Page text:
Tripp York, an instructor of religious studies at Elon, explores the lives of Christian anarchists who attempted to address materialism, racism and militarism in Living on Hope While Living in Babylon: The Christian Anarchists of the 20th Century, published this month by Wipf & Stock and York’s third book since 2007.
The book examines Christian anarchists and their efforts to confront Martin Luther King Jr.’s “triple axis of evil,” York said. The book grew out of his Master’s thesis at Duke University.
“These individuals, including Dorothy Day, Daniel and Philip Berrigan, as well as Clarence Jordan, lived lives that offered both a resistance of and an alternative to these ‘evils’ that King claimed plagued, and continues to plague, North American culture,” York said. “What makes the story of these Christian anarchists so interesting is that they received just as much criticism from their own churches as they did from state authorities.”
York received his undergraduate degree in 1998 from Trevecca Nazarene University in Tennessee, where he majored in religious studies and dramatic arts. He soon enrolled at Duke University to study theological ethics, graduating with his master’s degree in 2000.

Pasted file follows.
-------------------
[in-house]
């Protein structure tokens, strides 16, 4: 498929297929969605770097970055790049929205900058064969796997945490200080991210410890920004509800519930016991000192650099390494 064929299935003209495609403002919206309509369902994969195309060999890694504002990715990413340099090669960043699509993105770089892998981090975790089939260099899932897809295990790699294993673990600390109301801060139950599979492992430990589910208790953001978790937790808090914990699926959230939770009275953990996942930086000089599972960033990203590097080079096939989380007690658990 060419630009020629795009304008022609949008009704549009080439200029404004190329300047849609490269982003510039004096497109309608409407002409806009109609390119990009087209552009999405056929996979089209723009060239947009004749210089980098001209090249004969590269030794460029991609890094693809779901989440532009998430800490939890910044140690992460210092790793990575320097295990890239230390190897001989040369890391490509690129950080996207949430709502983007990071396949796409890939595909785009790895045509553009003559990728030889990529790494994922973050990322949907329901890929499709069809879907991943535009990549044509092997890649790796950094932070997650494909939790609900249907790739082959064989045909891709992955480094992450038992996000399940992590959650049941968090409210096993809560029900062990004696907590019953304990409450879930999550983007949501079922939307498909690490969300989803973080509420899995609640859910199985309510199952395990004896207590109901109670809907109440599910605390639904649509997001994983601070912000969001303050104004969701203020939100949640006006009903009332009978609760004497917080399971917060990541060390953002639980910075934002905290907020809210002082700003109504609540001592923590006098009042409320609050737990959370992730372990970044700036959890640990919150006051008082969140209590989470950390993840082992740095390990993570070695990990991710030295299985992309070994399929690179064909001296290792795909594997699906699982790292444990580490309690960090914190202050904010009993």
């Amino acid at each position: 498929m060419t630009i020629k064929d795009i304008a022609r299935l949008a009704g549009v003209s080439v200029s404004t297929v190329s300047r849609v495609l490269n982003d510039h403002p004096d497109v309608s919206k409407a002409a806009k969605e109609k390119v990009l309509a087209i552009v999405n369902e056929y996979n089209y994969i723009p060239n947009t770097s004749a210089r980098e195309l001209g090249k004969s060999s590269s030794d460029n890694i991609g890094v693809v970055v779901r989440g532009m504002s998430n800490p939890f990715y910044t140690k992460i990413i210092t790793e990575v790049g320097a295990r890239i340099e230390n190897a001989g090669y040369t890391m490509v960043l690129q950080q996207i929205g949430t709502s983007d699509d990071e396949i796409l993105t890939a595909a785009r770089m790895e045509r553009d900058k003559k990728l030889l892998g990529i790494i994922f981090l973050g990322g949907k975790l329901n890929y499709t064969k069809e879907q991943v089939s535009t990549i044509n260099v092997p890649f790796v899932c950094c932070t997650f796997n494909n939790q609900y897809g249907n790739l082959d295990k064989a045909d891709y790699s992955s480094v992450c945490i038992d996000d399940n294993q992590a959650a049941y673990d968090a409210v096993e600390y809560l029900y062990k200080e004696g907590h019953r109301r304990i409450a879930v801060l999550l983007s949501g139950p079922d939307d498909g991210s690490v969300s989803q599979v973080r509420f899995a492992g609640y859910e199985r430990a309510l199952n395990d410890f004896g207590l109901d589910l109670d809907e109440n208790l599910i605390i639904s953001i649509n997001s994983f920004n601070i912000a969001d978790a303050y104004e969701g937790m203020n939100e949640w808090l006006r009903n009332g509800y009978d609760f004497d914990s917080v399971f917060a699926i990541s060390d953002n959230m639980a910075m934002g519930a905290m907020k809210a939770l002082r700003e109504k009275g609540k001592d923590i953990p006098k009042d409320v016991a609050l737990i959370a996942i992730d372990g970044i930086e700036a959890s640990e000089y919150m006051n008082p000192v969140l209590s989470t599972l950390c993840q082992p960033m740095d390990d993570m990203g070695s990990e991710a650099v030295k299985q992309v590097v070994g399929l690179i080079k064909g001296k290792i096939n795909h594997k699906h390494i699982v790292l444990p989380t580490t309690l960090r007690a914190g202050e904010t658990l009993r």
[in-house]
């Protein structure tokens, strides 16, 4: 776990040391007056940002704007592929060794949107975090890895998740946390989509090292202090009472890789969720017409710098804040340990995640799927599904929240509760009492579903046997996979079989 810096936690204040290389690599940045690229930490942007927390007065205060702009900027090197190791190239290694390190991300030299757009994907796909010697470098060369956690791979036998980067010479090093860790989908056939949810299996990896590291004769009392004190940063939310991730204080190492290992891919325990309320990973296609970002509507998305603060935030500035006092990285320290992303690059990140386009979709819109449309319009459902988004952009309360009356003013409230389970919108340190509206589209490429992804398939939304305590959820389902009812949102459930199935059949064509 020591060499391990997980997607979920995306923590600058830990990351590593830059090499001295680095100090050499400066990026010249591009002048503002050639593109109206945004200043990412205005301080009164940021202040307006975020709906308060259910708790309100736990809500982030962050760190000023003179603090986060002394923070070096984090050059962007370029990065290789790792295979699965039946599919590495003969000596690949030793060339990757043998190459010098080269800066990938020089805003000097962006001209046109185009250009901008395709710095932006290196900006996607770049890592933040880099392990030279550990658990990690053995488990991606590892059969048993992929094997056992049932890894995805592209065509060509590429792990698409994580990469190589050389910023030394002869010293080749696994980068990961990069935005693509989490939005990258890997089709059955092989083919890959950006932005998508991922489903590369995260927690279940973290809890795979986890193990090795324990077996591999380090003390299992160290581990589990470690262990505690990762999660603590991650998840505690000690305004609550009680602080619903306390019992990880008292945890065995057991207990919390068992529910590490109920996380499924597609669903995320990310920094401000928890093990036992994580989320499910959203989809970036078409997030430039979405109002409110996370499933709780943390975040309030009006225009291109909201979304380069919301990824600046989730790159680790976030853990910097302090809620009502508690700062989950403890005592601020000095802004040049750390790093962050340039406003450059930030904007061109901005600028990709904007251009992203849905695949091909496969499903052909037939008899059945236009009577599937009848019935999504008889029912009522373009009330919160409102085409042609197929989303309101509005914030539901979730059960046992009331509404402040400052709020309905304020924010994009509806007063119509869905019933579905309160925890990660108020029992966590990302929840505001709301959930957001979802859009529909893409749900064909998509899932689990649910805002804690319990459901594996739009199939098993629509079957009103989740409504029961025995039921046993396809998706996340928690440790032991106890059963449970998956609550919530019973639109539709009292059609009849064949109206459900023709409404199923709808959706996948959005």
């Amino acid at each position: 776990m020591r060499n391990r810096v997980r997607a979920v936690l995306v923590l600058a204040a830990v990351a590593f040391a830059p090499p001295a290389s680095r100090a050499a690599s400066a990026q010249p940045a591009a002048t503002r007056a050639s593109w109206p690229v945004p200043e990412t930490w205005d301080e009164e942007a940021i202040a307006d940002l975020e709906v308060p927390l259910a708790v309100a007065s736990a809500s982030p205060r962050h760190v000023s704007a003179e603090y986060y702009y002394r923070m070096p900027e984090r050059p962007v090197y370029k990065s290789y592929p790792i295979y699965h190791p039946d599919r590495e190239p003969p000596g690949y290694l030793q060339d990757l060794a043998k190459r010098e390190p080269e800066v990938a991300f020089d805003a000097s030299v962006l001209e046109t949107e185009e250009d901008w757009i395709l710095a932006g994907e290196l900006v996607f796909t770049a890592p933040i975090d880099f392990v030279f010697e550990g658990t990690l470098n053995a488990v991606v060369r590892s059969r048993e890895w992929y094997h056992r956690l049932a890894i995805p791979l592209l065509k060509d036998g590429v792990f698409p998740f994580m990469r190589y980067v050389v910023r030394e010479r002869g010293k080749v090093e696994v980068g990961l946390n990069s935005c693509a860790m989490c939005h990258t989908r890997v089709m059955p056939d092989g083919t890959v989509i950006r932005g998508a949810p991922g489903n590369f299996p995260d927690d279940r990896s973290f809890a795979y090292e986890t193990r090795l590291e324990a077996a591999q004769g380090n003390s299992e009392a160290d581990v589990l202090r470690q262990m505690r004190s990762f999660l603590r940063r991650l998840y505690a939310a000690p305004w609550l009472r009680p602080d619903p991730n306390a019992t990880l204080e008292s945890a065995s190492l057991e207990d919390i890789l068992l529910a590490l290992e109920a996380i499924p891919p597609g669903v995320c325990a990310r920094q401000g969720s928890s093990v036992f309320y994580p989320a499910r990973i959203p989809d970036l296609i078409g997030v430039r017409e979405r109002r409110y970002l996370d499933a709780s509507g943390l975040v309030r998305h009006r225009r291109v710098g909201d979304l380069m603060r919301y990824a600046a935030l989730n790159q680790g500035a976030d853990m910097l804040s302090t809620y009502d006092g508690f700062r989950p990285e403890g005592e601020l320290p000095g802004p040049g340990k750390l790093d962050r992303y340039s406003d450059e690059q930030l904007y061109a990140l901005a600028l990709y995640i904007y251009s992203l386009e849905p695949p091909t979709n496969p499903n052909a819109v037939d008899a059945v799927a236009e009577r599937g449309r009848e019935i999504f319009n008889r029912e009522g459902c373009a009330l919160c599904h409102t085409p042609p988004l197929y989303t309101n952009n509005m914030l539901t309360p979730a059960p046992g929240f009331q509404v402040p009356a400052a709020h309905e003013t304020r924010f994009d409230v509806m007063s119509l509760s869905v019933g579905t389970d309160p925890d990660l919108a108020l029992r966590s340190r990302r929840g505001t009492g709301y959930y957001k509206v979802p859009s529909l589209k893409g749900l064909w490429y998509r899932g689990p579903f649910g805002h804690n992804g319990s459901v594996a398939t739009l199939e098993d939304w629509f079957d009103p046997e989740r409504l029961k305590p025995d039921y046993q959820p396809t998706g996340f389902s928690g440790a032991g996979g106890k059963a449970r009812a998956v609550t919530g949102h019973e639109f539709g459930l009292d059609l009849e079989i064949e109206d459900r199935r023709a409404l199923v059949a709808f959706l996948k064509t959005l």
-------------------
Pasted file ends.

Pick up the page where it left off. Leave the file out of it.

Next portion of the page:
By 2006, York has completed his doctoral dissertation, “Purpurea Corona: The Politics of Martyrdom,” at Garrett-Evangelical Theological Seminary on the campus of Northwestern University. Purpurea Corona was the foundation of his first book – The Purple Crown: The Politics of Martyrdom – published by Herald Press in late 2007.
His second book, Anesthesia: A Brief Reflection on Contemporary Aesthetics, was published in late 2008. York also co-authored Calculated Futures: Theology, Ethics and Economics with D. Stephen Long and Nancey Ruth Fox. Calculated Futures was published by Baylor University Press in 2007 as well.
More books are forthcoming in 2009, including Tails of Subversion, a book for children that tells stories from the perspective of the animal as found in scripture – especially as their activity is often as dissident as the humans in scripture, York said.